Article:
Good journalism from the master

Keith Waterhouse, probably the best writer in journalism of his generation, died earlier this month at 80.

Among his accomplishments was Waterhouse on Newspaper Style, a manual for good writing. Most of what he says there is as valid in the digital age as it was when he wrote it. Here are a few snippets:
  • Journalists with flair write in the language of their readers  
  • If a news story is dramatic, drama should come out in the telling. It is not enough simply to assure readers that the drama was there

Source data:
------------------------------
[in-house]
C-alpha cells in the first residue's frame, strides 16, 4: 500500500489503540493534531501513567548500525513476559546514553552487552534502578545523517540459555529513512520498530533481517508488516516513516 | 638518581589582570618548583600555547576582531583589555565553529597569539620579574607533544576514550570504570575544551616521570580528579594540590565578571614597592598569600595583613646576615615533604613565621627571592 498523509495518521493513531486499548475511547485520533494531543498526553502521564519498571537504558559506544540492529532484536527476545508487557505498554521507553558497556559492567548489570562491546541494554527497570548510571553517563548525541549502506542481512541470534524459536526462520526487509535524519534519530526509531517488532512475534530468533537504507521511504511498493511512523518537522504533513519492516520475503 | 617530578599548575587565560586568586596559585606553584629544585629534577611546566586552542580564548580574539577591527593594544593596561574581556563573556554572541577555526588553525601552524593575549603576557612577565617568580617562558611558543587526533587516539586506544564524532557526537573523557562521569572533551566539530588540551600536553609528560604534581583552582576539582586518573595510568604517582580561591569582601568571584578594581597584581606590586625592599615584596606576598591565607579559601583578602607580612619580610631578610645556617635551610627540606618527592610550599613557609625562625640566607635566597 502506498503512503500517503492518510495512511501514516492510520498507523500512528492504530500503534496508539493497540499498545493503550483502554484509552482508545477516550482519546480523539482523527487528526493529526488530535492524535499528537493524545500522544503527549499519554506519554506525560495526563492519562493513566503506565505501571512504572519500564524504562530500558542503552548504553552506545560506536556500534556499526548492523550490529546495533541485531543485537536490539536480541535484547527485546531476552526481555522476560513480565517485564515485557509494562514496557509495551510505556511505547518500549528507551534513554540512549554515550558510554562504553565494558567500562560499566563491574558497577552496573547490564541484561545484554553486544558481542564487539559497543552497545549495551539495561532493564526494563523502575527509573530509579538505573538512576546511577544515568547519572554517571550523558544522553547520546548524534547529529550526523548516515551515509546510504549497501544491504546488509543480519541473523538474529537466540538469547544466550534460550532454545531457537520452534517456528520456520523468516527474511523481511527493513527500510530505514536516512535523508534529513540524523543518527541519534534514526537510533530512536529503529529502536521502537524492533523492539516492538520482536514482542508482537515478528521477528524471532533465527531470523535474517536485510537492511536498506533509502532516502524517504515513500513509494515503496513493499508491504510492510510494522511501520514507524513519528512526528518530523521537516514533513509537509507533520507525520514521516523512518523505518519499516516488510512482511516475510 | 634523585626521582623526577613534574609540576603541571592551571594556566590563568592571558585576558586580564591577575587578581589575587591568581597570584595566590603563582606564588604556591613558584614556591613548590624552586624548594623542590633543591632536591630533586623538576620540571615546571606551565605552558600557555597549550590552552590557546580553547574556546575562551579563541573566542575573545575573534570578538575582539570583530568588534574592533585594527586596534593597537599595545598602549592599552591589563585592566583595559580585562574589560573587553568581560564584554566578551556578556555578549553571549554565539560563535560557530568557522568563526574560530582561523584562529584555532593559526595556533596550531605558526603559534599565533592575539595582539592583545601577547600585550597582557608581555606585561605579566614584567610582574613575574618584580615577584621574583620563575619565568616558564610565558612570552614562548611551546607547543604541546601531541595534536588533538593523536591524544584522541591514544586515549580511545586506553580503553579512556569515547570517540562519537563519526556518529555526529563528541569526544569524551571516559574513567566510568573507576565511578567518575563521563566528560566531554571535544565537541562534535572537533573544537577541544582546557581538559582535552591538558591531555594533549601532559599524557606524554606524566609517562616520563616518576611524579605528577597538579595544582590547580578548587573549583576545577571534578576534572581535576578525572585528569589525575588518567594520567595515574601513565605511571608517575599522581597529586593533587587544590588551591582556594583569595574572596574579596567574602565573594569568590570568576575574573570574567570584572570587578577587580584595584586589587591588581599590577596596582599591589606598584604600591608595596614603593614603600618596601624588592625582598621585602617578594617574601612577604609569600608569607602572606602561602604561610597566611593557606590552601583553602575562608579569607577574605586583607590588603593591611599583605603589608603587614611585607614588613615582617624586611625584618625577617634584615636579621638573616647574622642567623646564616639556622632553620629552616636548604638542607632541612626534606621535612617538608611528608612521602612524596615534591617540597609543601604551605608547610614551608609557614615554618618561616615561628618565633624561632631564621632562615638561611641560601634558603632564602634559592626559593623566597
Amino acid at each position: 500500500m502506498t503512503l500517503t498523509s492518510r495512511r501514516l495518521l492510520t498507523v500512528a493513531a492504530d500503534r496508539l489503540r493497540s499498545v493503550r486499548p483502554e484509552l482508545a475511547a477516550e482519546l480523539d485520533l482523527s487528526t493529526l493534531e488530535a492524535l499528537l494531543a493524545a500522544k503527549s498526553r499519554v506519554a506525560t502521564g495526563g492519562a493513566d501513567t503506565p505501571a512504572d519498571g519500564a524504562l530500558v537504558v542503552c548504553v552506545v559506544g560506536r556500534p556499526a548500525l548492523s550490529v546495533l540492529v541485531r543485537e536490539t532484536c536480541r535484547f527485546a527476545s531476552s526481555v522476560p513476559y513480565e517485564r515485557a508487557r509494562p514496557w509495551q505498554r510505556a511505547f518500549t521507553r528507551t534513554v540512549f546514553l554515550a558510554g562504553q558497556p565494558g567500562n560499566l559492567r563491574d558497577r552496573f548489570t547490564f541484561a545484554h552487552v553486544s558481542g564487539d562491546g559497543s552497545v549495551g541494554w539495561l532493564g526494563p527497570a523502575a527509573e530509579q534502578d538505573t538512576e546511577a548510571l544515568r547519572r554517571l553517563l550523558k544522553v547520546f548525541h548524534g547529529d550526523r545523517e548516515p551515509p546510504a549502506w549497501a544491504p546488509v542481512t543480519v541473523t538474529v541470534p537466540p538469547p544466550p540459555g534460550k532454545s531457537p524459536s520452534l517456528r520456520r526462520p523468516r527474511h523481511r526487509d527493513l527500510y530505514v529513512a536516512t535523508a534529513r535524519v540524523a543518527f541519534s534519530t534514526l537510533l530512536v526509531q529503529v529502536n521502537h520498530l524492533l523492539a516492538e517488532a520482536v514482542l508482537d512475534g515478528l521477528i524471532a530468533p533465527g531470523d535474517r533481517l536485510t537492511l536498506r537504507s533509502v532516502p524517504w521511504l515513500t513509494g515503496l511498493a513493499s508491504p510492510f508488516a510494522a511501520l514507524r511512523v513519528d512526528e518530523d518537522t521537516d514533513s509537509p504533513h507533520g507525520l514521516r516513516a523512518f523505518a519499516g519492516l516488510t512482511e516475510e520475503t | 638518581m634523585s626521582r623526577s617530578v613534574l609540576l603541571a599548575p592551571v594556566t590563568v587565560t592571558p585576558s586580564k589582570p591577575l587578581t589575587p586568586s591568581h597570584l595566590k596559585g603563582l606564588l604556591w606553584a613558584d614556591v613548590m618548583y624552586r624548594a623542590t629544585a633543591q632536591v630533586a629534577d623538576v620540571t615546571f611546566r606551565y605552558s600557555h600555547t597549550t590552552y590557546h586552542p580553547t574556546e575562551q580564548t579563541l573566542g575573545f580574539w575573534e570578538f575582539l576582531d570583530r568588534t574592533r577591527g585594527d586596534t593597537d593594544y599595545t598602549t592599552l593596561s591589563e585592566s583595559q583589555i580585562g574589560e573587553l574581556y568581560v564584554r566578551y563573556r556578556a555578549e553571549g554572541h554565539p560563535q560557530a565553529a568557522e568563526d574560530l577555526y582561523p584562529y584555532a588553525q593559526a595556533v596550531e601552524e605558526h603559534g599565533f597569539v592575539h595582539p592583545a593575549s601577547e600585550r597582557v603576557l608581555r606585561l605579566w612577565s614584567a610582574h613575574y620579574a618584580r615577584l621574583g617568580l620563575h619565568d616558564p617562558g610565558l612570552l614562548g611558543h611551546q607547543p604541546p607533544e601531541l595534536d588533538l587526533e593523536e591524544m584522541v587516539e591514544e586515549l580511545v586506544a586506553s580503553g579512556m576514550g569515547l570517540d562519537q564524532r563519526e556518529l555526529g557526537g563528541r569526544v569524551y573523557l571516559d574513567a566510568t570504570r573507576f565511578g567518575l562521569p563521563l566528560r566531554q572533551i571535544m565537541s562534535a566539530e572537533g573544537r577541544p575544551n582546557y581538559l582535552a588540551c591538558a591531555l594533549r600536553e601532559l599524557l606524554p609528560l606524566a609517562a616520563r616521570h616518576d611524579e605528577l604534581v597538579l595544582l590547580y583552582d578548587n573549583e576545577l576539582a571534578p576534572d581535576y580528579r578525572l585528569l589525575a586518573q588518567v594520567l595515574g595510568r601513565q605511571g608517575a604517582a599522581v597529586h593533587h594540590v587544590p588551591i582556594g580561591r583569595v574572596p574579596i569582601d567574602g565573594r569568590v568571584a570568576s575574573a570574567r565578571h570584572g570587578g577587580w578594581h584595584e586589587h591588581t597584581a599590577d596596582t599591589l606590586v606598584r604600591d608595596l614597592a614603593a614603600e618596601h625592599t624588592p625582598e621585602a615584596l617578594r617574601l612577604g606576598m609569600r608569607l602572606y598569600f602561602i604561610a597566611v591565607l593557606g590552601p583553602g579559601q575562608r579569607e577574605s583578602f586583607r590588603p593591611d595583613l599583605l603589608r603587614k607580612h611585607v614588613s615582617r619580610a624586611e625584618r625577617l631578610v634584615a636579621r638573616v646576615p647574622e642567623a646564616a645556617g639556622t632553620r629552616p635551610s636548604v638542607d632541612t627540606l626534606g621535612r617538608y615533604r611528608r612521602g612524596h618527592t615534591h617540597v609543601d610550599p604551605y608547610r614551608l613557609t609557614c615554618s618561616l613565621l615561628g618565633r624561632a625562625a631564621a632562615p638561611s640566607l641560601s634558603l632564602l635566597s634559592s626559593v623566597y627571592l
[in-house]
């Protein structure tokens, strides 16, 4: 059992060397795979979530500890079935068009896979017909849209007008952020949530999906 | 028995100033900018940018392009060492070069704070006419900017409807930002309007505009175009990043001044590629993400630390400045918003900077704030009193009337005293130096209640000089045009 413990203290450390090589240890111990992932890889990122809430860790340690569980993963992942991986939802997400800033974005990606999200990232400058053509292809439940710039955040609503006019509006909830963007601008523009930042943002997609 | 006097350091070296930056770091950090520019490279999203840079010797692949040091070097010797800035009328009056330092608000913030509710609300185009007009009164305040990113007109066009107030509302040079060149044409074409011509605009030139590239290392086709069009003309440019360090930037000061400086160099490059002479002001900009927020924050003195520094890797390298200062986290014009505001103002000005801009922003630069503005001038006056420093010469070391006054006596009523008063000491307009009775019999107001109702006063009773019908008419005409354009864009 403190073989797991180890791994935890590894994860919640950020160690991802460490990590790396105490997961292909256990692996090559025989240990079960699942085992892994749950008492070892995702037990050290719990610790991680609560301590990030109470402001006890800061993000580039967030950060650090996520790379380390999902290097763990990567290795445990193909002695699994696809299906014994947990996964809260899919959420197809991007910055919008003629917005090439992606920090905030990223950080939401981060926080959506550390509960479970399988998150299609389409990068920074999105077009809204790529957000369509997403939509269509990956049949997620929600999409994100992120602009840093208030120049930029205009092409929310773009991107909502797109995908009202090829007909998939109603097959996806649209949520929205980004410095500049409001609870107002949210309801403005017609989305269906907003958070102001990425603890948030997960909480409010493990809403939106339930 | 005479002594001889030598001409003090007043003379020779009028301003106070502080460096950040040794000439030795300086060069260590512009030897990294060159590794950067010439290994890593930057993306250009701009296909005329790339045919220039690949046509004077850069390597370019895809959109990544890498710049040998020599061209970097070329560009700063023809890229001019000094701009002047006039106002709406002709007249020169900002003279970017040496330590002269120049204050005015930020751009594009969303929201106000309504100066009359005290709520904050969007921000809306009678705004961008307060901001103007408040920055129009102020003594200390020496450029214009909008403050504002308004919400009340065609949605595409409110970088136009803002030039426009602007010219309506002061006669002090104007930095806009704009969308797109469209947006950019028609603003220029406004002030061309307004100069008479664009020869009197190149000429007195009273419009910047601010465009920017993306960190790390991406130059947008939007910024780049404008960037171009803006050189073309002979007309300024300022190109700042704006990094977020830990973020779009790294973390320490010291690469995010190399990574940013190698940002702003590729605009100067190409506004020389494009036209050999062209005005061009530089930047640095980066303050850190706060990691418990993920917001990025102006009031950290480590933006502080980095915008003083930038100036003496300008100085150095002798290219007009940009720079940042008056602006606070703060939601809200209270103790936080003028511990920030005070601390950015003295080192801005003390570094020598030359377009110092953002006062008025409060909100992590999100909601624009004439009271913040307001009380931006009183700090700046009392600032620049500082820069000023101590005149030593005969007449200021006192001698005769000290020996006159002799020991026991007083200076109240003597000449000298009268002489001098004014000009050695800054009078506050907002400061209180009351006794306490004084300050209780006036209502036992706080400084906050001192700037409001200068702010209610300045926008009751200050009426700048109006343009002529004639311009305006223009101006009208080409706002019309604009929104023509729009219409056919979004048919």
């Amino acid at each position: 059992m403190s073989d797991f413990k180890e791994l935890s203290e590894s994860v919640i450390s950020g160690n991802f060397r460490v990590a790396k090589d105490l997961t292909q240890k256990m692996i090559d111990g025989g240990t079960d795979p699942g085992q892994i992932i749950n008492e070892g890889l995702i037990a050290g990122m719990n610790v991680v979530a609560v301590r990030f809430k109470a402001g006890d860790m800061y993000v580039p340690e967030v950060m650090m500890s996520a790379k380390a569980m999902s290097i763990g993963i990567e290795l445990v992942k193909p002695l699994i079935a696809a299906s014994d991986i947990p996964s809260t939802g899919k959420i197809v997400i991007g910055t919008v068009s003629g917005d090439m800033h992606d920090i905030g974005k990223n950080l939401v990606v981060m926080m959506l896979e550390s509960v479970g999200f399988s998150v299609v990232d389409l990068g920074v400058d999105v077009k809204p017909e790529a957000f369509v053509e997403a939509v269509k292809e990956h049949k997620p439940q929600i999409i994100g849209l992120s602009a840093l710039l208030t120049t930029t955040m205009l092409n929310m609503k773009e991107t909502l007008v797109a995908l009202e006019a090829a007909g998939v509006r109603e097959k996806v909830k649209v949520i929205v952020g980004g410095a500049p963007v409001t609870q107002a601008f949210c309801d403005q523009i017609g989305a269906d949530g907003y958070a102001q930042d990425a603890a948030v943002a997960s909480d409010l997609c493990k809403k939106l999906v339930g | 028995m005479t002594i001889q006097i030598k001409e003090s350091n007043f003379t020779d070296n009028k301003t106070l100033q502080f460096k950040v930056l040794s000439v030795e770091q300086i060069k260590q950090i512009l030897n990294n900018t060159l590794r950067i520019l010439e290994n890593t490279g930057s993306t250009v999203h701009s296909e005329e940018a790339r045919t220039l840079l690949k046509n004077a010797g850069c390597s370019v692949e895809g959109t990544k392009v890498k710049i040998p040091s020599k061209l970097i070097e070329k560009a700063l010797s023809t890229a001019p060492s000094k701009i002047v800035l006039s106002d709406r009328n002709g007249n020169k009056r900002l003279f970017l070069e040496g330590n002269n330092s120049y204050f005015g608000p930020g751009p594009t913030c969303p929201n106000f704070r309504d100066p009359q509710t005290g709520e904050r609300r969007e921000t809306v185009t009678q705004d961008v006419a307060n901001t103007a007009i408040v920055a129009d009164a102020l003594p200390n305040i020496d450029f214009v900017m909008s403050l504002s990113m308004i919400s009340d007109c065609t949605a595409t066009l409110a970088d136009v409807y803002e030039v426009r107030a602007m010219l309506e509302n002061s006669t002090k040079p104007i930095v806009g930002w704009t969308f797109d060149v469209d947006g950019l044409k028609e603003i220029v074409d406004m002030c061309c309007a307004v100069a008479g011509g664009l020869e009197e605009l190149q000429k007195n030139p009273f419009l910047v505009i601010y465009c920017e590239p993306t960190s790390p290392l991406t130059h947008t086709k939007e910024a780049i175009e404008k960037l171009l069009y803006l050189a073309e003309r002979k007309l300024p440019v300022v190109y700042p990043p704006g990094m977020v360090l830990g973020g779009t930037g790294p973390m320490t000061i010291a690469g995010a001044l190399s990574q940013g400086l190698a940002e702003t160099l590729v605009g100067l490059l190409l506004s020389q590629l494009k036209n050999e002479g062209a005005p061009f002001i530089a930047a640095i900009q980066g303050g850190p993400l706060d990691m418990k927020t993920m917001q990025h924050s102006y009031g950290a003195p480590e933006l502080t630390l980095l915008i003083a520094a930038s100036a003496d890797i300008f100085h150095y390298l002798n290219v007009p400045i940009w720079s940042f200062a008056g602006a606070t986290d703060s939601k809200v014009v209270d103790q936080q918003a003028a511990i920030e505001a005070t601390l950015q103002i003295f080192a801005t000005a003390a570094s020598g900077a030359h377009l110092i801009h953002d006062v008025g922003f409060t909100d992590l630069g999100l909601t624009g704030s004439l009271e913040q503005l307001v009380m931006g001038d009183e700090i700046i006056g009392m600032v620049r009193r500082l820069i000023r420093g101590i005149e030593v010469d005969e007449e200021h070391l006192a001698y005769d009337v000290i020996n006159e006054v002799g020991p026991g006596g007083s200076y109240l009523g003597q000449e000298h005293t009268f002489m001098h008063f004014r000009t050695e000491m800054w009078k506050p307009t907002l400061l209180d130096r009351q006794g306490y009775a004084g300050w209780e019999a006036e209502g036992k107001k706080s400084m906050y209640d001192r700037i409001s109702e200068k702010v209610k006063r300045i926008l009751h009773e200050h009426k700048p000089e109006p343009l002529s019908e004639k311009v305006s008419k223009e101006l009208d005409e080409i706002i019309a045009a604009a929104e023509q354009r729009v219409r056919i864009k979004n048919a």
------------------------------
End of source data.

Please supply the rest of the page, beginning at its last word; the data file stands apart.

• Deadline fever encourages taut, crisp writing. The truly awfully written story demands time
  • To use outsiders' jargon is to take their own evaluation of themselves on trust  
  • An interesting story does not have to open with a war-whoop  
  • Despite the invention of the tape recorder, many newspapers have a tin ear for dialogue  
  • Few journalists realise that the ground-rules for the human-interest story were laid down in Cassel's Book of Indoor Amusements, 1881  
  • It is the tendency of cliches to generalise, approximate or distort